Some Guidelines for Scientists Interacting with the Press

Some greats tips for scientists interacting with the press from Nature.

Know your audience… Understanding this will help you to talk to them at the appropriate level of detail.

The medium matters. The depth and type of question differ depending on whether the journalist is from radio, television, or an online or print publication. Deadline pressures — daily, weekly or monthly — also affect the agenda and level of detail.

Be diligent. Consider looking at earlier work by the reporter to make sure that he or she has produced quality pieces [AMEN!]….“You shouldn’t answer the phone and start talking.”

Prepare. Think about the message you want to convey and the 3–5 major points you want to make. But be ready for an interview to go in an unexpected direction.

Don’t go beyond your knowledge.

You can ask to check quotes and other contributions, but reporters may refuse.

Be careful when trying to be funny if that is not your natural manner — it could flop terribly, or backfire.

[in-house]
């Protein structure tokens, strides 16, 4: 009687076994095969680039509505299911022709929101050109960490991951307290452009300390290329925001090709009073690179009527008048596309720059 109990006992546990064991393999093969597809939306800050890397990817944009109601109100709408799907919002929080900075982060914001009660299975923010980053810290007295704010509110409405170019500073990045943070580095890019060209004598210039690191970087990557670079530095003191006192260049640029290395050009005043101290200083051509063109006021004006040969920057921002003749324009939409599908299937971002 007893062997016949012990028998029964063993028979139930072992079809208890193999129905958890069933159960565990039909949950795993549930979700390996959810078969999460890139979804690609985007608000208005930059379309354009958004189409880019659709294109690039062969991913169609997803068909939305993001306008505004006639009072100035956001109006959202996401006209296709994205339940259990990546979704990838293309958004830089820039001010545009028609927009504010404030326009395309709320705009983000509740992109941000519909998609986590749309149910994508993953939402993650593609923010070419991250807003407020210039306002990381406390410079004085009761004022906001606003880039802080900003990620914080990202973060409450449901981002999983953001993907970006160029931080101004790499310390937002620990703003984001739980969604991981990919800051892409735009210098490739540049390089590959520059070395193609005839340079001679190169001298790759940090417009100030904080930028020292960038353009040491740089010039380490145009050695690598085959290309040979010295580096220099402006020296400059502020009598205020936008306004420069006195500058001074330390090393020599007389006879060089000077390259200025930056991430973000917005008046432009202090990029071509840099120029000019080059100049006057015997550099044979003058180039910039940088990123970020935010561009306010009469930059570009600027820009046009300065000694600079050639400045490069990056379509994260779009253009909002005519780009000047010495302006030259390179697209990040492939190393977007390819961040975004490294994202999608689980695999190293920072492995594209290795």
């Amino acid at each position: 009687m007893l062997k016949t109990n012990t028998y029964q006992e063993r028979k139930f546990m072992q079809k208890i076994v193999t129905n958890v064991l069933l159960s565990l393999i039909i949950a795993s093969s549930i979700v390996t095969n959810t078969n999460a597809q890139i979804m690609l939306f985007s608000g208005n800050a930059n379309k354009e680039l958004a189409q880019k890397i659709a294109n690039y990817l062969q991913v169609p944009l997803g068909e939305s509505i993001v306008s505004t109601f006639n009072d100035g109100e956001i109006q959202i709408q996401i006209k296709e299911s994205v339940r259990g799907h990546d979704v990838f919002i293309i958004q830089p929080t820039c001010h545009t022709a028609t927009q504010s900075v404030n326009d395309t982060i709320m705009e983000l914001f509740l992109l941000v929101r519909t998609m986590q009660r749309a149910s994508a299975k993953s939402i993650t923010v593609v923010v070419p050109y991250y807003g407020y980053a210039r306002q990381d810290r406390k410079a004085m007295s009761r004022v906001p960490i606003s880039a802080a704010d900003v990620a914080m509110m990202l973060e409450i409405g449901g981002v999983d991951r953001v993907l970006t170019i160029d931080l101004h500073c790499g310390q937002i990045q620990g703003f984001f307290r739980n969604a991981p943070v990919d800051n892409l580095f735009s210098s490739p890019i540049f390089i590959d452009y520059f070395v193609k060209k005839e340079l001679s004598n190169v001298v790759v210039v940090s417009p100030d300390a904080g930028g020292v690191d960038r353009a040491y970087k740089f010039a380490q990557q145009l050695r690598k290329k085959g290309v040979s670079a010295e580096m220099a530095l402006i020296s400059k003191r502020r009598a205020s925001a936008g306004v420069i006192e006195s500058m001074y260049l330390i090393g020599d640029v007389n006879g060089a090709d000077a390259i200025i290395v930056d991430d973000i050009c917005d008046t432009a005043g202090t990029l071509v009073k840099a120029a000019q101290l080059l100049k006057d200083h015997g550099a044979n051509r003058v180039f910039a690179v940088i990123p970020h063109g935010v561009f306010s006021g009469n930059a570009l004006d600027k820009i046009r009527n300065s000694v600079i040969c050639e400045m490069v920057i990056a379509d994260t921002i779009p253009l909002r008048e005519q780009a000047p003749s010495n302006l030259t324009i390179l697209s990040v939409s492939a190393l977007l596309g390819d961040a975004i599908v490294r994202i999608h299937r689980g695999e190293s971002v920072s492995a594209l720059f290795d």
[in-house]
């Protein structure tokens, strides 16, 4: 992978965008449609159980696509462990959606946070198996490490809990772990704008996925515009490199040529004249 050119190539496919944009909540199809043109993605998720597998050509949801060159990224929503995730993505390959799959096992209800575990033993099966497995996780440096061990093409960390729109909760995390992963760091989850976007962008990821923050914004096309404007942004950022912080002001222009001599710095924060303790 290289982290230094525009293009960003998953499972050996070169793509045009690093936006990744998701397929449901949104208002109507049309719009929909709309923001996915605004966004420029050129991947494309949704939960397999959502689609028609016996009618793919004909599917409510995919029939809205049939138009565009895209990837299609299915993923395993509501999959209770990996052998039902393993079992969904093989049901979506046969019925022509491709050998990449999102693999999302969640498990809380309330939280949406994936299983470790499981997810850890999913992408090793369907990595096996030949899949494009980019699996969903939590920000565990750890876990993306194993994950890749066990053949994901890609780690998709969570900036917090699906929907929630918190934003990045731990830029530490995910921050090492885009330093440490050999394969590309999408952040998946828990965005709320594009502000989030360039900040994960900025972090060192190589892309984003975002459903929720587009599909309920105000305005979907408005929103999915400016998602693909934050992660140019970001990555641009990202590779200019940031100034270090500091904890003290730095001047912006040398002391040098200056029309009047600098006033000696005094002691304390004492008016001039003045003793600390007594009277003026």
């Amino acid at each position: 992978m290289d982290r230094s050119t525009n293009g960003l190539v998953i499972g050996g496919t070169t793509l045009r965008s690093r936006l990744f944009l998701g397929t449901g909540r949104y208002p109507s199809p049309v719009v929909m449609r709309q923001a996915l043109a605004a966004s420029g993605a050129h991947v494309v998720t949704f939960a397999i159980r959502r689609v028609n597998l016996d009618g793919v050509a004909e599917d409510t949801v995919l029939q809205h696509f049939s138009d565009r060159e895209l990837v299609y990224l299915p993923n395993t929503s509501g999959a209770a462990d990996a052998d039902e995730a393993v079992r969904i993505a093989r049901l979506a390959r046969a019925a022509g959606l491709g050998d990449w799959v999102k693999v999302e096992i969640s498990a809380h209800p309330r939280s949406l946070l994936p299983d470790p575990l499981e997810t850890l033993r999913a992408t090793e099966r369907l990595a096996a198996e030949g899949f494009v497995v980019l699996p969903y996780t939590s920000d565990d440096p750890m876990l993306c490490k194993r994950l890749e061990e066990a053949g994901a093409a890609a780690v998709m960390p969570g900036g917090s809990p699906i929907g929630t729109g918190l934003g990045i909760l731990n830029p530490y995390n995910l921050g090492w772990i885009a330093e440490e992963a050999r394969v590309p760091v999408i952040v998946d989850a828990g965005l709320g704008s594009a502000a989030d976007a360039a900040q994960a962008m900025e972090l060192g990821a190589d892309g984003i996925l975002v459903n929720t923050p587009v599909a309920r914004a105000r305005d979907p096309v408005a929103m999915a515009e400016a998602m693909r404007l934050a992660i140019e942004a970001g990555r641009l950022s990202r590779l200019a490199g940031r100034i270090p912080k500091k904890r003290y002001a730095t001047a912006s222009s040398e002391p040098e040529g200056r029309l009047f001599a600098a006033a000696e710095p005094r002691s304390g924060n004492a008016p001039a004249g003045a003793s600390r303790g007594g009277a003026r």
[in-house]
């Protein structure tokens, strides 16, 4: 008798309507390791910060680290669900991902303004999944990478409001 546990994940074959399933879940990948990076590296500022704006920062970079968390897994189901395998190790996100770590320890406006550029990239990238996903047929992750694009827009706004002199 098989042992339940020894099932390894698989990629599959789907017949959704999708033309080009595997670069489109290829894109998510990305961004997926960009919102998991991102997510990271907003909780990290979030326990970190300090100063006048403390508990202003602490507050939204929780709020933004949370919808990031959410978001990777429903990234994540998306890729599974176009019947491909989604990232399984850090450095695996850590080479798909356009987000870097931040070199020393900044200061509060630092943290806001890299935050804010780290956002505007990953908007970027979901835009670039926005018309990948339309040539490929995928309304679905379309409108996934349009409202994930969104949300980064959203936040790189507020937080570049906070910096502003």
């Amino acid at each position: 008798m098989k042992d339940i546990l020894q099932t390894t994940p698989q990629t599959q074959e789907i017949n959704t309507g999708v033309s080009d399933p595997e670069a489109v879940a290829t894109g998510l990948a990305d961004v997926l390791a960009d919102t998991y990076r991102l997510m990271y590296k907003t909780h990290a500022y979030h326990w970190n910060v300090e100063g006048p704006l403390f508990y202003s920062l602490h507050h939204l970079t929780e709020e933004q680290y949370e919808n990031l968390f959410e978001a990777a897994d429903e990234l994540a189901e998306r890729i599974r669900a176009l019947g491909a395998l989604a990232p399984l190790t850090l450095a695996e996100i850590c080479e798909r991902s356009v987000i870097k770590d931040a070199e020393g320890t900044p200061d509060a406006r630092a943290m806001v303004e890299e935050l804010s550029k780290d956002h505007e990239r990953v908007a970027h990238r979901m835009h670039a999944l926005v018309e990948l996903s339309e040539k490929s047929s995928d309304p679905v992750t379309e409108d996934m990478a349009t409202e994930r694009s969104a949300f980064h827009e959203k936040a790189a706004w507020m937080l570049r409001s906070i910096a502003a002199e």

As you proceed with the interview, look for cues that the reporter understands your comments and explanations.

When you sign off, make sure to provide your contact info and let the reporter know how and when you will be available if further explanation is needed.

Make sure you check out the rest of article as well. Outreach: Meet the press : Nature : Nature Publishing Group.

Dr. M (1714 Posts)

Craig McClain is the Assistant Director of Science for the National Evolutionary Synthesis Center, created to facilitate research to address fundamental questions in evolutionary science. He has conducted deep-sea research for 11 years and published over 40 papers in the area. He has participated in dozens of expeditions taking him to the Antarctic and the most remote regions of the Pacific and Atlantic. Craig’s research focuses mainly on marine systems and particularly the biology of body size, biodiversity, and energy flow. He focuses often on deep-sea systems as a natural test of the consequences of energy limitation on biological systems. He is the author and chief editor of Deep-Sea News, a popular deep-sea themed blog, rated the number one ocean blog on the web and winner of numerous awards. Craig’s popular writing has been featured in Cosmos, Science Illustrated, American Scientist, Wired, Mental Floss, and the Open Lab: The Best Science Writing on the Web.